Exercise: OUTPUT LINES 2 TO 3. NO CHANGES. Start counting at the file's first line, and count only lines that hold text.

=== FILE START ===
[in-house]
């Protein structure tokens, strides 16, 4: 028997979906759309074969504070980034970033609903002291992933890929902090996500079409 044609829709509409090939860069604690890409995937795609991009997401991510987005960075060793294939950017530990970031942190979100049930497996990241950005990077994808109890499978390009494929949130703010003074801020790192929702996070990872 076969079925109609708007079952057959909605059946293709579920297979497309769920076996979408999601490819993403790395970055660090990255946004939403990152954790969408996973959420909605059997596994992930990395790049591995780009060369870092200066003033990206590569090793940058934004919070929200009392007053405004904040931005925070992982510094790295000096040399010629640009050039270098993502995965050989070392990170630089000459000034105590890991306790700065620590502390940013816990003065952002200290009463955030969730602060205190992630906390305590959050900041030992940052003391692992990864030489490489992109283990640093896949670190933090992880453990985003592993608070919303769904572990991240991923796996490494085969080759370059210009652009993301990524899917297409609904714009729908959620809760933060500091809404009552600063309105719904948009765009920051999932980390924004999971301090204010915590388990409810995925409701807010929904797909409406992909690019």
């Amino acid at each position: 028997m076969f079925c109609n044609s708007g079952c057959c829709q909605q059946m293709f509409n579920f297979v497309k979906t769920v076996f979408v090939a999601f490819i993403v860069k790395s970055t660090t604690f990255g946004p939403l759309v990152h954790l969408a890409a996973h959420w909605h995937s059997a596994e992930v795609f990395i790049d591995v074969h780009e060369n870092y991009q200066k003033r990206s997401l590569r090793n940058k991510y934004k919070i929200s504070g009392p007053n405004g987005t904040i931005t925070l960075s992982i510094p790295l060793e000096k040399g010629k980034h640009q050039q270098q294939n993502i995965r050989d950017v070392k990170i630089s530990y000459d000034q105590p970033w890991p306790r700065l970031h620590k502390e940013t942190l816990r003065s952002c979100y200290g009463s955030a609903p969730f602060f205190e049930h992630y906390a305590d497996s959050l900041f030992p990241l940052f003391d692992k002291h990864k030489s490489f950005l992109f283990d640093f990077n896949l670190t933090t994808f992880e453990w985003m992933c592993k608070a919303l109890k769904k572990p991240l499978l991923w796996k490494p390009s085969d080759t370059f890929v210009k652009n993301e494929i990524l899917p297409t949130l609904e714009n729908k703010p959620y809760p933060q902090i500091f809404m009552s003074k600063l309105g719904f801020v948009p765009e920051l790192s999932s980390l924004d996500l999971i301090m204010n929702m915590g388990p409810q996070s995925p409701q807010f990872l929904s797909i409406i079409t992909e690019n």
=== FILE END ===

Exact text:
């Protein structure tokens, strides 16, 4: 028997979906759309074969504070980034970033609903002291992933890929902090996500079409 044609829709509409090939860069604690890409995937795609991009997401991510987005960075060793294939950017530990970031942190979100049930497996990241950005990077994808109890499978390009494929949130703010003074801020790192929702996070990872 076969079925109609708007079952057959909605059946293709579920297979497309769920076996979408999601490819993403790395970055660090990255946004939403990152954790969408996973959420909605059997596994992930990395790049591995780009060369870092200066003033990206590569090793940058934004919070929200009392007053405004904040931005925070992982510094790295000096040399010629640009050039270098993502995965050989070392990170630089000459000034105590890991306790700065620590502390940013816990003065952002200290009463955030969730602060205190992630906390305590959050900041030992940052003391692992990864030489490489992109283990640093896949670190933090992880453990985003592993608070919303769904572990991240991923796996490494085969080759370059210009652009993301990524899917297409609904714009729908959620809760933060500091809404009552600063309105719904948009765009920051999932980390924004999971301090204010915590388990409810995925409701807010929904797909409406992909690019």
């Amino acid at each position: 028997m076969f079925c109609n044609s708007g079952c057959c829709q909605q059946m293709f509409n579920f297979v497309k979906t769920v076996f979408v090939a999601f490819i993403v860069k790395s970055t660090t604690f990255g946004p939403l759309v990152h954790l969408a890409a996973h959420w909605h995937s059997a596994e992930v795609f990395i790049d591995v074969h780009e060369n870092y991009q200066k003033r990206s997401l590569r090793n940058k991510y934004k919070i929200s504070g009392p007053n405004g987005t904040i931005t925070l960075s992982i510094p790295l060793e000096k040399g010629k980034h640009q050039q270098q294939n993502i995965r050989d950017v070392k990170i630089s530990y000459d000034q105590p970033w890991p306790r700065l970031h620590k502390e940013t942190l816990r003065s952002c979100y200290g009463s955030a609903p969730f602060f205190e049930h992630y906390a305590d497996s959050l900041f030992p990241l940052f003391d692992k002291h990864k030489s490489f950005l992109f283990d640093f990077n896949l670190t933090t994808f992880e453990w985003m992933c592993k608070a919303l109890k769904k572990p991240l499978l991923w796996k490494p390009s085969d080759t370059f890929v210009k652009n993301e494929i990524l899917p297409t949130l609904e714009n729908k703010p959620y809760p933060q902090i500091f809404m009552s003074k600063l309105g719904f801020v948009p765009e920051l790192s999932s980390l924004d996500l999971i301090m204010n929702m915590g388990p409810q996070s995925p409701q807010f990872l929904s797909i409406i079409t992909e690019n």